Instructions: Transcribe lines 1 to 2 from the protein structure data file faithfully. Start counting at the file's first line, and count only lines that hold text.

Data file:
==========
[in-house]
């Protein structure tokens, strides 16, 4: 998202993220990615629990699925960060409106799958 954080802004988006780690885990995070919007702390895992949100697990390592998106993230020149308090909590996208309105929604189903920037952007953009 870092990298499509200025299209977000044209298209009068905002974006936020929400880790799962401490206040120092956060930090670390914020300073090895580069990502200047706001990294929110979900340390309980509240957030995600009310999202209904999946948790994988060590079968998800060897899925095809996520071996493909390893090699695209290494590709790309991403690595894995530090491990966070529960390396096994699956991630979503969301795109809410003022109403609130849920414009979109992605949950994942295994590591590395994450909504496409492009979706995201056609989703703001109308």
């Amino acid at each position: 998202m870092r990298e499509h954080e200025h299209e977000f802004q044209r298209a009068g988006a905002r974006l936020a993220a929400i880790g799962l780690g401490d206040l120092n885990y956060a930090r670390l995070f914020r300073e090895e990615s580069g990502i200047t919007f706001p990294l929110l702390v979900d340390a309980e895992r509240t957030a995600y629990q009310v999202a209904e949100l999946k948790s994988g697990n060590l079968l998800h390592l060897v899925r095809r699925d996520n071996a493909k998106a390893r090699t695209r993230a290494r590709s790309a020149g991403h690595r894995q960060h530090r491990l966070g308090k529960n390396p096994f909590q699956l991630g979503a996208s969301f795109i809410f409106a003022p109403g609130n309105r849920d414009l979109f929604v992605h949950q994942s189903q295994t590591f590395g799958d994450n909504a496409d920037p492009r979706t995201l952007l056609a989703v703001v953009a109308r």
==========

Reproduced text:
[in-house]
């Protein structure tokens, strides 16, 4: 998202993220990615629990699925960060409106799958 954080802004988006780690885990995070919007702390895992949100697990390592998106993230020149308090909590996208309105929604189903920037952007953009 870092990298499509200025299209977000044209298209009068905002974006936020929400880790799962401490206040120092956060930090670390914020300073090895580069990502200047706001990294929110979900340390309980509240957030995600009310999202209904999946948790994988060590079968998800060897899925095809996520071996493909390893090699695209290494590709790309991403690595894995530090491990966070529960390396096994699956991630979503969301795109809410003022109403609130849920414009979109992605949950994942295994590591590395994450909504496409492009979706995201056609989703703001109308």